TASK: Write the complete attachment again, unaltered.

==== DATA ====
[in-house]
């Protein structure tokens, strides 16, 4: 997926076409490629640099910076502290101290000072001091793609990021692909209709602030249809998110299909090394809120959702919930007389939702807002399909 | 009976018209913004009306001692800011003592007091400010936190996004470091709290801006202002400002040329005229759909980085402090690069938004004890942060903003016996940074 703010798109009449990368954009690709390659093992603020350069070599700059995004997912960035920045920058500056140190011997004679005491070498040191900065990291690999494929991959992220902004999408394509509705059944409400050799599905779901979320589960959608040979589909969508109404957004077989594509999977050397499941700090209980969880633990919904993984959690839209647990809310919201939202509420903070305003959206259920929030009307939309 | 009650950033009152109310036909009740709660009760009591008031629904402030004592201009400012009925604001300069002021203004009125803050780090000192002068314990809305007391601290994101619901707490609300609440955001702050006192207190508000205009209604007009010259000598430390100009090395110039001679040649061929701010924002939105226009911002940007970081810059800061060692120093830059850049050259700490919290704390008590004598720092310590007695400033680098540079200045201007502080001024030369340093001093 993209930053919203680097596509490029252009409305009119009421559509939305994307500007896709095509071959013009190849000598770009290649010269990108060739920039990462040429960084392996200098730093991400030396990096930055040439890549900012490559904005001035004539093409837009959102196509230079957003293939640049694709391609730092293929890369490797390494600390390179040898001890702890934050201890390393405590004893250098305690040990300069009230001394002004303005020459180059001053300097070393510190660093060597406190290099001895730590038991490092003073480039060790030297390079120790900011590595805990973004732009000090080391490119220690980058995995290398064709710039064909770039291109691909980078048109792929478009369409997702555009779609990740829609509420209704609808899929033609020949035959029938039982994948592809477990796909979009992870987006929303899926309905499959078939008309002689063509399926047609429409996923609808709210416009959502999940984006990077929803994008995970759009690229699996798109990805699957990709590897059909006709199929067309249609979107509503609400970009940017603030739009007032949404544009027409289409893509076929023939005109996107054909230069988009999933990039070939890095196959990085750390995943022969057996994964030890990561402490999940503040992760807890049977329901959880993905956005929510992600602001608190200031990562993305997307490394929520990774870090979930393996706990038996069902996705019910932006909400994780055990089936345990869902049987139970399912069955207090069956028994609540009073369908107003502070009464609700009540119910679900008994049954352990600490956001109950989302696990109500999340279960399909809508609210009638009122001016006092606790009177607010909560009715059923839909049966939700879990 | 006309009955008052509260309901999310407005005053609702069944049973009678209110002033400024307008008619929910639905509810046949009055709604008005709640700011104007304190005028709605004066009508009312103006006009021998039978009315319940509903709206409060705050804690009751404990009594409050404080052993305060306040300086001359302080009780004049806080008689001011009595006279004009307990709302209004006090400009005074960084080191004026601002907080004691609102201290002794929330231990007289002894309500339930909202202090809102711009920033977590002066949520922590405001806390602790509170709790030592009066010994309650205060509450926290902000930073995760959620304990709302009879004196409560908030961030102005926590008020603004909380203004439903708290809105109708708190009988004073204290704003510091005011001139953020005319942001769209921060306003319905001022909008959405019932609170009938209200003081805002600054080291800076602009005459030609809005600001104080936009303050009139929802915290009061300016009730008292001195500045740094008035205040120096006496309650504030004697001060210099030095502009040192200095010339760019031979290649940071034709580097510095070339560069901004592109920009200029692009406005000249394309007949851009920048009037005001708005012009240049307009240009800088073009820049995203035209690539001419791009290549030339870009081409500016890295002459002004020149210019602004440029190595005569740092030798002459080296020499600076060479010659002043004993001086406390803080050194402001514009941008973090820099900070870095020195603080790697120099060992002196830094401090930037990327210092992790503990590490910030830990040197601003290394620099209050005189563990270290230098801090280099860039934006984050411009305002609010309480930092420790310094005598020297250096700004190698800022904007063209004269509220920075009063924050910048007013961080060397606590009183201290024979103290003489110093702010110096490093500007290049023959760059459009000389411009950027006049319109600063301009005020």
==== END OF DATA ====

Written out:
[in-house]
């Protein structure tokens, strides 16, 4: 997926076409490629640099910076502290101290000072001091793609990021692909209709602030249809998110299909090394809120959702919930007389939702807002399909 | 009976018209913004009306001692800011003592007091400010936190996004470091709290801006202002400002040329005229759909980085402090690069938004004890942060903003016996940074 703010798109009449990368954009690709390659093992603020350069070599700059995004997912960035920045920058500056140190011997004679005491070498040191900065990291690999494929991959992220902004999408394509509705059944409400050799599905779901979320589960959608040979589909969508109404957004077989594509999977050397499941700090209980969880633990919904993984959690839209647990809310919201939202509420903070305003959206259920929030009307939309 | 009650950033009152109310036909009740709660009760009591008031629904402030004592201009400012009925604001300069002021203004009125803050780090000192002068314990809305007391601290994101619901707490609300609440955001702050006192207190508000205009209604007009010259000598430390100009090395110039001679040649061929701010924002939105226009911002940007970081810059800061060692120093830059850049050259700490919290704390008590004598720092310590007695400033680098540079200045201007502080001024030369340093001093 993209930053919203680097596509490029252009409305009119009421559509939305994307500007896709095509071959013009190849000598770009290649010269990108060739920039990462040429960084392996200098730093991400030396990096930055040439890549900012490559904005001035004539093409837009959102196509230079957003293939640049694709391609730092293929890369490797390494600390390179040898001890702890934050201890390393405590004893250098305690040990300069009230001394002004303005020459180059001053300097070393510190660093060597406190290099001895730590038991490092003073480039060790030297390079120790900011590595805990973004732009000090080391490119220690980058995995290398064709710039064909770039291109691909980078048109792929478009369409997702555009779609990740829609509420209704609808899929033609020949035959029938039982994948592809477990796909979009992870987006929303899926309905499959078939008309002689063509399926047609429409996923609808709210416009959502999940984006990077929803994008995970759009690229699996798109990805699957990709590897059909006709199929067309249609979107509503609400970009940017603030739009007032949404544009027409289409893509076929023939005109996107054909230069988009999933990039070939890095196959990085750390995943022969057996994964030890990561402490999940503040992760807890049977329901959880993905956005929510992600602001608190200031990562993305997307490394929520990774870090979930393996706990038996069902996705019910932006909400994780055990089936345990869902049987139970399912069955207090069956028994609540009073369908107003502070009464609700009540119910679900008994049954352990600490956001109950989302696990109500999340279960399909809508609210009638009122001016006092606790009177607010909560009715059923839909049966939700879990 | 006309009955008052509260309901999310407005005053609702069944049973009678209110002033400024307008008619929910639905509810046949009055709604008005709640700011104007304190005028709605004066009508009312103006006009021998039978009315319940509903709206409060705050804690009751404990009594409050404080052993305060306040300086001359302080009780004049806080008689001011009595006279004009307990709302209004006090400009005074960084080191004026601002907080004691609102201290002794929330231990007289002894309500339930909202202090809102711009920033977590002066949520922590405001806390602790509170709790030592009066010994309650205060509450926290902000930073995760959620304990709302009879004196409560908030961030102005926590008020603004909380203004439903708290809105109708708190009988004073204290704003510091005011001139953020005319942001769209921060306003319905001022909008959405019932609170009938209200003081805002600054080291800076602009005459030609809005600001104080936009303050009139929802915290009061300016009730008292001195500045740094008035205040120096006496309650504030004697001060210099030095502009040192200095010339760019031979290649940071034709580097510095070339560069901004592109920009200029692009406005000249394309007949851009920048009037005001708005012009240049307009240009800088073009820049995203035209690539001419791009290549030339870009081409500016890295002459002004020149210019602004440029190595005569740092030798002459080296020499600076060479010659002043004993001086406390803080050194402001514009941008973090820099900070870095020195603080790697120099060992002196830094401090930037990327210092992790503990590490910030830990040197601003290394620099209050005189563990270290230098801090280099860039934006984050411009305002609010309480930092420790310094005598020297250096700004190698800022904007063209004269509220920075009063924050910048007013961080060397606590009183201290024979103290003489110093702010110096490093500007290049023959760059459009000389411009950027006049319109600063301009005020």